Published: Thursday, 17th September 2015
New Local plan panel starts work. Land Securities quits Kent major housing scheme. D-day soon on offices to homes conversions. Green belt homes halved. And more stories...
New Local plan panel starts work
Planning minister Brandon Lewis this week launched a new group of experts to help streamline the local plan-making process.
The eight-strong panel will consider how the current regime can be simplified. More than a third of local planning authorities have yet to adopt an up to date local plan.
The chair of this new group is John Rhodes of planning consultants Quod. Other members are:
- Adrian Penfold from developers British Land
- Richard Harwood QC from legal firm 39 Essex Chambers
- Councillor Toby Elliott from Swindon Borough Council
- Keith Holland a retired senior planning inspector
- Liz Peace formerly of the British Property Federation
- John Howell MP
- Derek Stebbing plans manager for Chelmsford City Council.
Lewis said: “it’s fair to say the process of getting local plans in place can sometimes be lengthy and complicated.
“That’s why we’ve brought together this panel of experts to help look at ways to streamline the process. Their first-class advice will help councils push on and deliver the homes and infrastructure that their communities need.”
Land Securities quits Kent major housing scheme
A developer has pulled out of a scheme to build more than 5,000 homes on a former military site in Kent.
Land Securities said it was not going ahead with the scheme at Lodge Hill, Chattenden, for commercial reasons. It has spent over £11m on developing the scheme which was approved last year by Medway District Council. The scheme was called in by the then Communities Secretary Eric Pickles in February.
The developer’s latest annual report said it was quitting “due to increased uncertainty over the recoverability of our costs to date following the disappointing decision by the Secretary of State to call in the proposed scheme for public inquiry”.
The development proposals were opposed by many residents, Natural England, the RSPB and the Wildlife Trust.
A Medway Council spokesperson said: “The council and other parties are preparing for a public Inquiry which will consider development proposals for Lodge Hill.
“The council continues to support the development which, if given the go ahead, would create a new community comprising of 5,000 homes, three primary schools, a secondary school, medical facilities and leisure and retail space on the Hoo Peninsula, providing up to 5,000 jobs.”
D-day soon on offices to homes conversions
Housing and Planning Minister Brandon Lewis has confirmed that an announcement on whether it will extend a temporary permitted development right for the conversion of offices to homes is expected “in the not too distant future”.
Confirmation came during questions to the minister by the Commons Communities and Local Government Committee last week.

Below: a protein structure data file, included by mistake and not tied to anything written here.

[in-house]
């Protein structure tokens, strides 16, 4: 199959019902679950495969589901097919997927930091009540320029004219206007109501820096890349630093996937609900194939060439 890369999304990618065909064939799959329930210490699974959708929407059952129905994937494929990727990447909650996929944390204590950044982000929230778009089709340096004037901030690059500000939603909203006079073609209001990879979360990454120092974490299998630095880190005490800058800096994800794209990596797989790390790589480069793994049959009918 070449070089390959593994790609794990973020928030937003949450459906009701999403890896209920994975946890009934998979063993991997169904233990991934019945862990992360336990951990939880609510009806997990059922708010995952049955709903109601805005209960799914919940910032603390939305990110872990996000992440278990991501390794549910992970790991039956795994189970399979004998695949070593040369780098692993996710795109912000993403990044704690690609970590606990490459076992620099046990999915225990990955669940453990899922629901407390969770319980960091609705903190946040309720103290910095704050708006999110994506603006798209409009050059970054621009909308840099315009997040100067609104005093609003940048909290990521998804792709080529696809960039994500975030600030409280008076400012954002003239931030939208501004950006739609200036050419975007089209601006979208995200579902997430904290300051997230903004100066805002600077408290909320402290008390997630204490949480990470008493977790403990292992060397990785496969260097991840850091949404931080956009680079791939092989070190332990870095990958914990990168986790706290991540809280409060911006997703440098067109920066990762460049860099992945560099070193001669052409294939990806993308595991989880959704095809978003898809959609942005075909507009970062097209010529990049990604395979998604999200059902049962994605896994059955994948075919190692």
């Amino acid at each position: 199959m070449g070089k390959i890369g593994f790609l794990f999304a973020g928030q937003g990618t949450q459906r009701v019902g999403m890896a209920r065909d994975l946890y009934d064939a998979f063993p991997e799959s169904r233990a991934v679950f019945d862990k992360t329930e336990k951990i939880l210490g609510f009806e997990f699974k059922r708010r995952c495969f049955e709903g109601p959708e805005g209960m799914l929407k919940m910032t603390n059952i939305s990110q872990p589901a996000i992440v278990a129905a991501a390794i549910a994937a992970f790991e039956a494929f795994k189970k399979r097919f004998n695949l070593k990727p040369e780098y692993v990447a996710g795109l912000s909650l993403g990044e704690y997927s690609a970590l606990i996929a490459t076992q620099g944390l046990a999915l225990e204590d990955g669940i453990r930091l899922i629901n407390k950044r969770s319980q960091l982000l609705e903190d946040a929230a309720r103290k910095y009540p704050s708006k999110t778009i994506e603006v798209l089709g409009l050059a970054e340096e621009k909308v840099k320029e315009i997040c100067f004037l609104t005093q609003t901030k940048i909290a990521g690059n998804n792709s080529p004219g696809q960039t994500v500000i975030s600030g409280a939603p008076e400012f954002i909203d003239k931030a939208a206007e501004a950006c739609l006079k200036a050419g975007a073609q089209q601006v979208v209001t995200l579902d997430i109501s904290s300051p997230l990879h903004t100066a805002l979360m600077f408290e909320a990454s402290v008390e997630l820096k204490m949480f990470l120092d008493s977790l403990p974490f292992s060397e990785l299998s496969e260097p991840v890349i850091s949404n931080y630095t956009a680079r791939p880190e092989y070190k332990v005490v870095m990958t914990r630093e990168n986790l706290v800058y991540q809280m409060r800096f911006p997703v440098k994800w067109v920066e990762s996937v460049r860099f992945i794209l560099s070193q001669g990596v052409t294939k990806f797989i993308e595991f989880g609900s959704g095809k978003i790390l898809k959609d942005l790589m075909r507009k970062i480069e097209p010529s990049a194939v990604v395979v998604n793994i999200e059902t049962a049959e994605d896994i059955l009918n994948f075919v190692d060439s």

Lewis said the administration was “looking to make an announcement around the future for permitted development rights relatively soon”. He added: “We want to make sure that we get the decision right and make sure we learn from what’s happened in the last three years”.
The policy has been particularly controversial in London where local planning authorities are concerned that it may be extended after May next year and could mean existing exemptions are removed.
According to a briefing note by London Councils, which represents local authorities in the capital, prior approval was granted for at least 322 fully occupied office spaces across London since May 2013 when the new regime was introduced. Some 834,000 square metres of office space has been lost to residential conversions, the councils noted.
Green belt homes halved
New research from Countrywide has revealed that the homes built at green belt locations in England over the last 20 years has halved. Since 1995 the estate agency has estimated that 96,000 new homes have been built on the green belt slightly fewer than the total number of homes in Trafford, south Manchester. This equates to around 3.5 per cent of the 2.7 million homes built in England between 1995 and 2014.
The number of new homes built on the green belt each year has halved since the early 2000s, falling from a peak of 6,700 homes in 2001 to 3,248 in 2014, according to the agency’s researchers.
Despite a 36 per cent increase in the number of homes built in England between 2001 and 2007, the numbers built on the green belt fell by 46 per cent.
Demand for new homes and a shift in development southwards saw 48 per cent of all green belt development occurring around London in 2014.
In the case of four green belts, around Blackpool, Gloucester, Burton and Morecambe, no new house-building has been recorded since 2011.